Richard Florida
by Richard Florida
Tue Jul 22nd 2008 at 6:20am UTC

The End of White Flight

That’s the title of this Wall Street Journal report:

For much of the 20th century, the proportion of whites shrank in most
U.S. cities. In recent years the decline has slowed considerably — and
in some significant cases has reversed. Between 2000 and 2006, eight of
the 50 largest cities, including Boston, Seattle and San Francisco, saw
the proportion of whites increase, according to Census figures. The
previous decade, only three cities saw increases.

6 Responses to “The End of White Flight”

  1. Michael Wells Says:

    In Portland, long one of America’s whitest cities, the proportion of minorities and immigrants is growing. I think this is actually part of the same trend toward less segregation. I wonder what’s happening in other very white cities, like Minneapolis.

    Interesting contrast with Bill Bishop’s Big Sort. An example of how more than one thing can happen at a time.

  2. Robert Says:

    Actually you need to look at the details. You have to look at the racial composition of the neighborhoods in these cities which are probably very segregated. I suspect that most of the white people moving back to the city are people with no children and thus no connection to the larger world outside their own neighborhood. One reason I suspect that white people left for the suburbs to begin with is that they didn’t want to send their kids to the same school as racial minorities which they believed were inferior to themselves. If they do have children then they would send them to private schools. Also gentrification plays a key role. When extremely wealthy whites move into core cities and force others to move out I don’t consider this to be an example of any increase in tolerance since there is no social connection between the wealthy whites moving in and the racial minorities forced to move out.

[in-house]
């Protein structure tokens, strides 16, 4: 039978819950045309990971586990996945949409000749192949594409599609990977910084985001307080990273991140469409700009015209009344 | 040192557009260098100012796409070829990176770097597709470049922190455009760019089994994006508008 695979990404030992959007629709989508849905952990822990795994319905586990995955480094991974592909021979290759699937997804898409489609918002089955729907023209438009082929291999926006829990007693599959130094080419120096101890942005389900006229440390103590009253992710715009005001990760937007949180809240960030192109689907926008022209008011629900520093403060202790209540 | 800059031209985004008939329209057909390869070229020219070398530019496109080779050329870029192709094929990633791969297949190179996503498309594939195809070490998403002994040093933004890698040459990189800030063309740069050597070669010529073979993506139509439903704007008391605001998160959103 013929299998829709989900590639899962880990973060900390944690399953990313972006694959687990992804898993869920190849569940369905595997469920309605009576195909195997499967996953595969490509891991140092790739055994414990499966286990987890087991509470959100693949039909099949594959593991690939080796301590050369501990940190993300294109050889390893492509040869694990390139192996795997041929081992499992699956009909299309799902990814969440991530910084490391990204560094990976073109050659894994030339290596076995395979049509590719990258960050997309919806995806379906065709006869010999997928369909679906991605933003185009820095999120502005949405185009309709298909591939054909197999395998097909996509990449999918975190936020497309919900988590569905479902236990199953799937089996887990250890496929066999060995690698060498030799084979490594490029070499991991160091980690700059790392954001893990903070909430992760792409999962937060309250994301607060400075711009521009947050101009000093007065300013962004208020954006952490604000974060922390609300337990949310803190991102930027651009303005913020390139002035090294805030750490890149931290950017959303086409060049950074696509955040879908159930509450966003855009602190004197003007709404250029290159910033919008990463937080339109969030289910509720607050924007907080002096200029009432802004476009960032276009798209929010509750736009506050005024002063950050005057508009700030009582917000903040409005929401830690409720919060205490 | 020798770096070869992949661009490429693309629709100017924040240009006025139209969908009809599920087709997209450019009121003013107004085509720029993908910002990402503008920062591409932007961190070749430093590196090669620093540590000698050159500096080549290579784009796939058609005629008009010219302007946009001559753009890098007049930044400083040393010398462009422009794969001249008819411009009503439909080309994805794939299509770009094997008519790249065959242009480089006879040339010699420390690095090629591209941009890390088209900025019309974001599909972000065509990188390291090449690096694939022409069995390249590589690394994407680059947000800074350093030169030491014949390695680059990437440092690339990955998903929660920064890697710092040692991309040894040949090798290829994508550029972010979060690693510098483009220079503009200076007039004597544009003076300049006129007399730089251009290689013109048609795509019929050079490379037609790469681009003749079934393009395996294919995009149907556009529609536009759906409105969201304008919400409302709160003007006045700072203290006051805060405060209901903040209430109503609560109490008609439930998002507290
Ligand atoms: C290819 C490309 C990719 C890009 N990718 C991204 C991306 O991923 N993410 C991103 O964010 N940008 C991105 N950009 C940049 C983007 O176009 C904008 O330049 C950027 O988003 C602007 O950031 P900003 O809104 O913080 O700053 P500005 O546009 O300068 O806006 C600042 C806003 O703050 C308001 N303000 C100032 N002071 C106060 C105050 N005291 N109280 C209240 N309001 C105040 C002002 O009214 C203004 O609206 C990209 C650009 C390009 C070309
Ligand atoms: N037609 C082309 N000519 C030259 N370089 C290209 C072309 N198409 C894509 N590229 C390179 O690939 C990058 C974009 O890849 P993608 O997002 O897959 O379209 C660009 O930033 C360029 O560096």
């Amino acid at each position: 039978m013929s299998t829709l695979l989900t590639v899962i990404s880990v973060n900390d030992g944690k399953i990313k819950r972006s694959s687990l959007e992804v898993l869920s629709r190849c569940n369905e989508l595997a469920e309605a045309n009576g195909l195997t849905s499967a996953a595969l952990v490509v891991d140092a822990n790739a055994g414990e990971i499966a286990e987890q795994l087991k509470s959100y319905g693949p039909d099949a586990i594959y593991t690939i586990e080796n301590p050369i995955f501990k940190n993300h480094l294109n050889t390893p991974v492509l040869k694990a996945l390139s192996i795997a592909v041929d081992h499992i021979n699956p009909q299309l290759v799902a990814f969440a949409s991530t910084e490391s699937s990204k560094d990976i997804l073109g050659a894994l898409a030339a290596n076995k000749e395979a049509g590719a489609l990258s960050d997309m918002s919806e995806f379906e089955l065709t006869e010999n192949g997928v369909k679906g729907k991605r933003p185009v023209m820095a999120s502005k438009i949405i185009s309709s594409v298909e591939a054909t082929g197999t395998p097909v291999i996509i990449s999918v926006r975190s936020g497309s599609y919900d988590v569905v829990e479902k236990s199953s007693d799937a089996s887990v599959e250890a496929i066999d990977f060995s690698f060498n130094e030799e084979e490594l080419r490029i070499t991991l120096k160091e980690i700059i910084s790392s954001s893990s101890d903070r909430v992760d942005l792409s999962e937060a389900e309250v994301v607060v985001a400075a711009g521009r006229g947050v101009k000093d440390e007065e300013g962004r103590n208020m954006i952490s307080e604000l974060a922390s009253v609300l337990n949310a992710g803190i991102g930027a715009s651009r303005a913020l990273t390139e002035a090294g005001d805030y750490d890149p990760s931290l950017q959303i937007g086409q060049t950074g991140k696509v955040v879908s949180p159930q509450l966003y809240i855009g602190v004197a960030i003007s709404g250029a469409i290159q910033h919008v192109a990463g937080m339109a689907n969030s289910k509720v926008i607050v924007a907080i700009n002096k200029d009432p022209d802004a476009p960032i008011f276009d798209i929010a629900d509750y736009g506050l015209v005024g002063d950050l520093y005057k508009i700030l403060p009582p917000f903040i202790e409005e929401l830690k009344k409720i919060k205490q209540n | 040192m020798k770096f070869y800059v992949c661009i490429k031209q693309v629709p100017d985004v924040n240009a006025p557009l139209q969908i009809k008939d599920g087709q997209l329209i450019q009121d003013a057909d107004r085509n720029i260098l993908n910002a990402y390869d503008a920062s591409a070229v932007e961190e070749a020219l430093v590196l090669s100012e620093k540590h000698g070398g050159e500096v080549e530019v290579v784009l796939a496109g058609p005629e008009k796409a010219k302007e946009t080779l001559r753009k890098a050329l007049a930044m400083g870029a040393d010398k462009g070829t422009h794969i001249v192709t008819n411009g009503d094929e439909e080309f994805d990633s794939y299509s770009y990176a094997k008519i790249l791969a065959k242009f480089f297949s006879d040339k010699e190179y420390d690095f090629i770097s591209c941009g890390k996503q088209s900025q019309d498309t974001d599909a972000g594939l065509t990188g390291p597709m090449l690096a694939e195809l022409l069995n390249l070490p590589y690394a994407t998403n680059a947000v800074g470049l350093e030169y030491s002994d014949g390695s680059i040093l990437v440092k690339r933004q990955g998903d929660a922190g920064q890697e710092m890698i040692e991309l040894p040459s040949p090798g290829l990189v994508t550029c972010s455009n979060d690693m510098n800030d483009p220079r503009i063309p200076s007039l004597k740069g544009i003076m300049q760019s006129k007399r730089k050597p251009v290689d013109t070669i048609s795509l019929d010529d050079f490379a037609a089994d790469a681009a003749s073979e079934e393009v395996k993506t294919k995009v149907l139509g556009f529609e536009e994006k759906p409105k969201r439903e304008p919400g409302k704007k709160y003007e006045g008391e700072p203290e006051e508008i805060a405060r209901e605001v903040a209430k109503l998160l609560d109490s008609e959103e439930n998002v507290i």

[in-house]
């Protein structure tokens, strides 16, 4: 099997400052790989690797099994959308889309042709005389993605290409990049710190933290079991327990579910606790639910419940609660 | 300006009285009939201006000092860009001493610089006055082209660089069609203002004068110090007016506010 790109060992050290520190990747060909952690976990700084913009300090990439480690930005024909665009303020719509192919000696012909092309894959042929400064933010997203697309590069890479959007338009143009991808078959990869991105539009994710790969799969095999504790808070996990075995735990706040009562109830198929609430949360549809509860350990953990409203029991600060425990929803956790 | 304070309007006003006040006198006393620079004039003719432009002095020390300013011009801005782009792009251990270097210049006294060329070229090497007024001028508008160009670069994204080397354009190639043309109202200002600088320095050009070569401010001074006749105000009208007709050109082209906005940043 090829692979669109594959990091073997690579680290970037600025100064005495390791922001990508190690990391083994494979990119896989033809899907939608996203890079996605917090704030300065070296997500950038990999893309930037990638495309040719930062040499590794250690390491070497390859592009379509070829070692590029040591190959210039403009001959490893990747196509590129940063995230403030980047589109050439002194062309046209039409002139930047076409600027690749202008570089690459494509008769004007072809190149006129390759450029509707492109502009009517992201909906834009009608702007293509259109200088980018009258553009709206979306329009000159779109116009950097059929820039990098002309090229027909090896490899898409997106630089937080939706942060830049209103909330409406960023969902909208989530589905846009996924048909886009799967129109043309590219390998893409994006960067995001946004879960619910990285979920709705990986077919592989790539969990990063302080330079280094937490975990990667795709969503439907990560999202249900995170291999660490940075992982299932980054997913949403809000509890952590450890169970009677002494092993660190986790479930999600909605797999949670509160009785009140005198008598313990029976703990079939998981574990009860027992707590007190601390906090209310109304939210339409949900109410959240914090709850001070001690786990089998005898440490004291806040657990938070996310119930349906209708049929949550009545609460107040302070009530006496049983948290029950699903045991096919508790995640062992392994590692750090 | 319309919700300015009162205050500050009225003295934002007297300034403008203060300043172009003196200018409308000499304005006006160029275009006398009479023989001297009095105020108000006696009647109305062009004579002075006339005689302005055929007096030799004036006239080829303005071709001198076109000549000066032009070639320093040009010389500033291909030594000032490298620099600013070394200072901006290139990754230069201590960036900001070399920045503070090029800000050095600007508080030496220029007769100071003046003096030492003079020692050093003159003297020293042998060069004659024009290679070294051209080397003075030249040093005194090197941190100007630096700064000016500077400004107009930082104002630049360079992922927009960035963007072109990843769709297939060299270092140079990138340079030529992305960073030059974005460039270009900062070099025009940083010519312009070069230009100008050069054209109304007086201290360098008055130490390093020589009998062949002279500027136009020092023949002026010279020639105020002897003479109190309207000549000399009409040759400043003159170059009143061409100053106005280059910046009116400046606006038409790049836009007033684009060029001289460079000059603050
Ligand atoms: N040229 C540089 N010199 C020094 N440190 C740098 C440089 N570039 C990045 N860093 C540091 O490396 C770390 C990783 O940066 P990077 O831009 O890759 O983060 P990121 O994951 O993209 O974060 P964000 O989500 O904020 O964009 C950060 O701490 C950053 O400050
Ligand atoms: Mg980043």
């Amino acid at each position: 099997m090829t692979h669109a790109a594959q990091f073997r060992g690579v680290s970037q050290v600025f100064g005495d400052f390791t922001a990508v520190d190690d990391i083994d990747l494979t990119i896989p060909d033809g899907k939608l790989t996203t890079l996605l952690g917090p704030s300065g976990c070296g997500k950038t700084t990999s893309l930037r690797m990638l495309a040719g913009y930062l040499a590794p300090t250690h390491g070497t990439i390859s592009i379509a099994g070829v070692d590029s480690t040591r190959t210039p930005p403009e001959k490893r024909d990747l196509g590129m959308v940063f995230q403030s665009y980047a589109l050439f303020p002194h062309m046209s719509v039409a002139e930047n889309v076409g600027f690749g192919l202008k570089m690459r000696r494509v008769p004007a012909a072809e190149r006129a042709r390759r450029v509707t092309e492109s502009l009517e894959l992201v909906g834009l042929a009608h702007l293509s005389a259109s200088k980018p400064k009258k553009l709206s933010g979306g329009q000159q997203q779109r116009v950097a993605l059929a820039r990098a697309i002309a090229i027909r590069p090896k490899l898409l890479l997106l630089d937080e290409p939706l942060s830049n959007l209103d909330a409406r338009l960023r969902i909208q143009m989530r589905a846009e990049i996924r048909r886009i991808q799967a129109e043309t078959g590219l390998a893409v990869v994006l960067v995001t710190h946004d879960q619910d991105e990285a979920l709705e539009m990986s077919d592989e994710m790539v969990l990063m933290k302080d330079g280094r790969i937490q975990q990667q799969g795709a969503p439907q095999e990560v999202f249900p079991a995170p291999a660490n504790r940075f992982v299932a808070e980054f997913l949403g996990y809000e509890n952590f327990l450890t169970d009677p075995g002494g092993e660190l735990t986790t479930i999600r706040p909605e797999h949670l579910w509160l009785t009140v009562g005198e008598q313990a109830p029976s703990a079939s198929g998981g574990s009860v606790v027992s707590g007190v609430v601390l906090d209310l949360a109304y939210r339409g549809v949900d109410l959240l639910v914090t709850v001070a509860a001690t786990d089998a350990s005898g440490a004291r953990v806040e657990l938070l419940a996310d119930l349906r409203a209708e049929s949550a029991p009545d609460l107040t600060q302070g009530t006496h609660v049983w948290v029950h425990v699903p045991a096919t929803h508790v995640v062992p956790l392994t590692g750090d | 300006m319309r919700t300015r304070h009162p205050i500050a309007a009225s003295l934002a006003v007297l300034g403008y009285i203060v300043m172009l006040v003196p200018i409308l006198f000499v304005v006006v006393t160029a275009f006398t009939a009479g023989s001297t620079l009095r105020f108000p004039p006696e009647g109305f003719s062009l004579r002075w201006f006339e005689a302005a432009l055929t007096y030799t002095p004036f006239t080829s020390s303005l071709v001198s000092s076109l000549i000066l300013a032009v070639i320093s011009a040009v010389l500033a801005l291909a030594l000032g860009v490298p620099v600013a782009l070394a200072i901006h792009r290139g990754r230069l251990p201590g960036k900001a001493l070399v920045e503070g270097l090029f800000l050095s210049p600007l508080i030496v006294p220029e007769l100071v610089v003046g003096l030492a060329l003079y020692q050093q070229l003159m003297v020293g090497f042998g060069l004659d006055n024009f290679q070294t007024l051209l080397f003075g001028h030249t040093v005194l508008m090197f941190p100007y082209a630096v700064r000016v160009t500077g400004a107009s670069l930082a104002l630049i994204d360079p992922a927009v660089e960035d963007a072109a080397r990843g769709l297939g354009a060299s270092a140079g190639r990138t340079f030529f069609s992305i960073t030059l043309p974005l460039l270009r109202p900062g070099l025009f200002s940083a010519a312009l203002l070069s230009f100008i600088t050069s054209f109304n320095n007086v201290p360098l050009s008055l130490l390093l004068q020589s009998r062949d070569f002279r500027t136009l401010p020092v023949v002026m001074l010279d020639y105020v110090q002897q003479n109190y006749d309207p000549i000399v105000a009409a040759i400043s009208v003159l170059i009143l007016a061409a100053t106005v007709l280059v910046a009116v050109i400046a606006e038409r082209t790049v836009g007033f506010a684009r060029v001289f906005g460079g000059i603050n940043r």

The bottom line is there is no end to White Flight.

  3. Michael Wells Says:

    There are a ton of families with kids moving into my Portland neighborhood, including one Black family on our street and a few Asians. Many if not all of the children will attend public schools — good neighborhood schools is one of the reasons people choose our neighborhood.

    Robert has a point about gentrification, but in Portland the wealthy folks aren’t moving into the minority neighborhoods. The whites moving into historically Black neighborhoods are younger arty or creative class types, many of whom do interact with the older residents. Buying a first house to fix up, they’re professionals and artists, not poor but certainly not wealthy.

    A recent post linked to an article about Black families moving to the suburbs in the 1990’s to get their kids away from gangs, and we certainly saw that here. Along with gentrification, it has dispersed Blacks throughout the city and the region — for better or worse, since it has both increased integration and reduced the cohesiveness of the historic Black community.

  4. Zoe B Says:

    The last time I was in Minneapolis I saw public signs in multiple languages: English, Spanish, and one I did not recognize. Turns out it was Somalian. Minneapolis has a huge number of Somalian refugees.

  5. Charlie Dodson Says: